Too Posh To Mosh

Random crap by Dave Rutt

Speak not-so-easy

The BBC often come up with some very interesting and pertinant articles, and they have one today on a problem that I had – stammering.

It wasn’t a huge problem for me when I was younger, and I don’t remember when it started, but I often had problems starting sentences and I had lots of issues stumbling over words. I never wanted to answer the telephone because of it, and I was always nervous when having to speak to anyone. I spoke, or tried to, very quickly. It was like my brain was going one speed and my mouth couldn’t keep up. It lasted for a long time – into early adulthood.

Since then, though, I’ve found speaking easier and easier. I doubt that anyone meeting me now would even know that I used to have a stammer, but I still have the odd diction problem. My girlfriend often complains that she can’t understand me due to a combination of my Yorkshire accent and the fact that I tend to mumble. Mumbling at speed with a Yorkshire accent is a bit of a barrier to being understood! I think the mumbling bit is something I carried over from my younger days – a lack of confidence then has resulted in me naturally speaking too quietly now.

Luckily for me, though, I’m one of the 80% of sufferers that “spontaneously recovered”. I suppose my own stammer was pretty mild compared to many and I’ve been able to grow out of it – as my self-confidence grew so my stammer disappeared. I do feel for the poor bastards that haven’t been able to get rid of this affliction – it’s an intensely frustrating thing to have. It’s certainly not funny if you have it.

Videos showing people stammering are being classified as comedy on YouTube. It’s typical of people’s attitude towards the disability, say those with the condition.

“You can see them thinking ‘arsey little bugger, I was only having a laugh’. You’re the comedy show and if you don’t play along you’re the one without a sense of humour, the one ruining everyone else’s fun.”

It’s an everyday scenario for someone with a stammer and nearly 750,000 people in the UK have one, according to campaigners.

While many disabilities elicit only compassion, stammerers seem to be viewed by some as fair game. After all, what’s the problem? It’s only a stammer.

“It’s not ‘only’ a stammer if you have one,” says Leys Geddes, director of the British Stammering Association (BSA).

“Simple things, like ordering a sandwich at lunchtime, are a complete nightmare. They take an immense amount of energy and thought. For some, stammering simply becomes unbearable.”

The YouTube situation is indicative of people’s attitude in general, says the BSA. Videos showing people struggling to speak have been categorised as “comedy” by those who’ve posted them.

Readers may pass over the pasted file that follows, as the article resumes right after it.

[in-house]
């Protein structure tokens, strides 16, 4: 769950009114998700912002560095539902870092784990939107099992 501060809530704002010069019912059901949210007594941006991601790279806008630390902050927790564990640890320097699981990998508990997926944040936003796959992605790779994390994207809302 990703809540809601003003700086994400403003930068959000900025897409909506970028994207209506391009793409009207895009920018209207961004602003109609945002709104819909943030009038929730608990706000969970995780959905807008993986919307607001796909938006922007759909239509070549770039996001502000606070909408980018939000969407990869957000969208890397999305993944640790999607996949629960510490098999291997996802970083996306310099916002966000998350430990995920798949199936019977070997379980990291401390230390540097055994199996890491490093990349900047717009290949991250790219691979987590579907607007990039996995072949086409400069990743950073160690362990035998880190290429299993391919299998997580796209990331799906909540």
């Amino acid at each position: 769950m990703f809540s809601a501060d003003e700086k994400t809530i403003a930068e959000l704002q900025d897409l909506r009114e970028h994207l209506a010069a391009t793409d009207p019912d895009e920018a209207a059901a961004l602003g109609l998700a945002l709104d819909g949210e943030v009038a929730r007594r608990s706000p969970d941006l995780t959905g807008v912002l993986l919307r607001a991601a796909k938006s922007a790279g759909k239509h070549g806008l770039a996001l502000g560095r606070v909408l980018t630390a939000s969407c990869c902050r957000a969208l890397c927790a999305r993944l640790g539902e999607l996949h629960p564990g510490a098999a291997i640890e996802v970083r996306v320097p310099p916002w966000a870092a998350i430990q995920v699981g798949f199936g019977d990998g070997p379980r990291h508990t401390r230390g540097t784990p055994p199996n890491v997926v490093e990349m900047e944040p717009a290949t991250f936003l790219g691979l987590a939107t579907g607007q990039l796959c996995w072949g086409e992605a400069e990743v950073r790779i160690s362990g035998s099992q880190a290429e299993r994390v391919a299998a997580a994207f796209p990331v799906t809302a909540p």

I get annoyed when people take the piss out of stutterers. WIthout context stammering is not funny to me, although there’s plenty of opportunity to use it within comedy. I think that Ronnie Barker’s Arkwright was particularly funny and Michael Palin was hilarious as the stuttering dog-murderer in A Fish Called Wanda. Having a stammer can be funny but to just video some poor sap falling over a few sentences is, well, completely insensitive and not funny at all.

I’ve always believed that any subject can be the open to having the piss taken out of it, but there has to be a line somewhere. You should at least acknowledge that laughing at someone stammering is hurtful to them – this is not a trivial matter to them.

Ronnie Barker’s character Arkwright in Open All Hours – can trivialise the disability and make people think someone with a stammer has mental issues, says the BSA.

No wonder some people think poking fun at stammering is ok – and a lot of people do, say those with the disability. But tackling them over their attitude is not easy.

“When you stammer it’s as if you are incapable of thought, you’re just locked in time trying to get that word out,” says Claire Pirnie, 25, herself a stammerer.

“If someone makes a dig at me I usually wait until I’m calmer and then go back and tackle them over it. Many people don’t even realise it is a disability and are apologetic.

“What really upsets me is people dismissing it as a superficial thing, something that can easily be dealt with. It’s just not that easy. The reality is stammering is on my mind every minute of every day, I adapt my behaviour all the time and avoid situations. People with stammers refer to it as being a walking-talking, self-editing machine.”

I can certainly relate to that last paragraph. I still avoid speaking with people I don’t know and I’m almost postive that this is a throw-back to my earlier stammering. The thing is – I’m fine in new company. I really shouldn’t worry about such things, and yet I do.

This article has made me think a great deal about stammering and my attitude towards it. I hope it does for you too

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